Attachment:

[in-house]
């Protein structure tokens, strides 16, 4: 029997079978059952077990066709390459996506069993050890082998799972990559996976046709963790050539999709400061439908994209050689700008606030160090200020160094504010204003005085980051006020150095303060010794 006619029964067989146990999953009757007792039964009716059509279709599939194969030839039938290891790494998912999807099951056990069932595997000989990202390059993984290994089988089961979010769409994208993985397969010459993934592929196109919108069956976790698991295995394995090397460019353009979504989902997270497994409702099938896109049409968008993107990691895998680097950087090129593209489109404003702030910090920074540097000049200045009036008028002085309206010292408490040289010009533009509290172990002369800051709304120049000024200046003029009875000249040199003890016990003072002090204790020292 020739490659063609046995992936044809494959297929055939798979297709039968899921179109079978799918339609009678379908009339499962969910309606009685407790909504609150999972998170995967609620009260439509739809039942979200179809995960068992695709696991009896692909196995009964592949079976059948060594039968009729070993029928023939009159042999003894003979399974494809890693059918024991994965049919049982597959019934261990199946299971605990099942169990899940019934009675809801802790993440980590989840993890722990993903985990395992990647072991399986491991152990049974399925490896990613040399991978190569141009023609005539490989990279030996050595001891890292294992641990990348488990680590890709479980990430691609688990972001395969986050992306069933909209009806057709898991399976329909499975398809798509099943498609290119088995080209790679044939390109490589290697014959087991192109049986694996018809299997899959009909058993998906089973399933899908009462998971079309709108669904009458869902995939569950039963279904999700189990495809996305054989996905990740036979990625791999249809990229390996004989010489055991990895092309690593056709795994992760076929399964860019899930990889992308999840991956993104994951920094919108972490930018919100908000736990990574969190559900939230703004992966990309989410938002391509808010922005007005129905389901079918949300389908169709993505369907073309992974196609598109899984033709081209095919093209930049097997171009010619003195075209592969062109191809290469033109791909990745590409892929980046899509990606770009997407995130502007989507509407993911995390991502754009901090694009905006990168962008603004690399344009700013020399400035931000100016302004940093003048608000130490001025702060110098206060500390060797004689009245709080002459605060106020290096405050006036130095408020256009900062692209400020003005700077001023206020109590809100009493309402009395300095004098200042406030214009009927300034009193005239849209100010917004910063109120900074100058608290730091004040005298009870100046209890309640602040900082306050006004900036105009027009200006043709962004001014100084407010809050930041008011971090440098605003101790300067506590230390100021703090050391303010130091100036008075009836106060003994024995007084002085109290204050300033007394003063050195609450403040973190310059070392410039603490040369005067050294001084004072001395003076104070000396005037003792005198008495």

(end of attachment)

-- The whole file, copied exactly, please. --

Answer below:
[in-house]
């Protein structure tokens, strides 16, 4: 029997079978059952077990066709390459996506069993050890082998799972990559996976046709963790050539999709400061439908994209050689700008606030160090200020160094504010204003005085980051006020150095303060010794 006619029964067989146990999953009757007792039964009716059509279709599939194969030839039938290891790494998912999807099951056990069932595997000989990202390059993984290994089988089961979010769409994208993985397969010459993934592929196109919108069956976790698991295995394995090397460019353009979504989902997270497994409702099938896109049409968008993107990691895998680097950087090129593209489109404003702030910090920074540097000049200045009036008028002085309206010292408490040289010009533009509290172990002369800051709304120049000024200046003029009875000249040199003890016990003072002090204790020292 020739490659063609046995992936044809494959297929055939798979297709039968899921179109079978799918339609009678379908009339499962969910309606009685407790909504609150999972998170995967609620009260439509739809039942979200179809995960068992695709696991009896692909196995009964592949079976059948060594039968009729070993029928023939009159042999003894003979399974494809890693059918024991994965049919049982597959019934261990199946299971605990099942169990899940019934009675809801802790993440980590989840993890722990993903985990395992990647072991399986491991152990049974399925490896990613040399991978190569141009023609005539490989990279030996050595001891890292294992641990990348488990680590890709479980990430691609688990972001395969986050992306069933909209009806057709898991399976329909499975398809798509099943498609290119088995080209790679044939390109490589290697014959087991192109049986694996018809299997899959009909058993998906089973399933899908009462998971079309709108669904009458869902995939569950039963279904999700189990495809996305054989996905990740036979990625791999249809990229390996004989010489055991990895092309690593056709795994992760076929399964860019899930990889992308999840991956993104994951920094919108972490930018919100908000736990990574969190559900939230703004992966990309989410938002391509808010922005007005129905389901079918949300389908169709993505369907073309992974196609598109899984033709081209095919093209930049097997171009010619003195075209592969062109191809290469033109791909990745590409892929980046899509990606770009997407995130502007989507509407993911995390991502754009901090694009905006990168962008603004690399344009700013020399400035931000100016302004940093003048608000130490001025702060110098206060500390060797004689009245709080002459605060106020290096405050006036130095408020256009900062692209400020003005700077001023206020109590809100009493309402009395300095004098200042406030214009009927300034009193005239849209100010917004910063109120900074100058608290730091004040005298009870100046209890309640602040900082306050006004900036105009027009200006043709962004001014100084407010809050930041008011971090440098605003101790300067506590230390100021703090050391303010130091100036008075009836106060003994024995007084002085109290204050300033007394003063050195609450403040973190310059070392410039603490040369005067050294001084004072001395003076104070000396005037003792005198008495």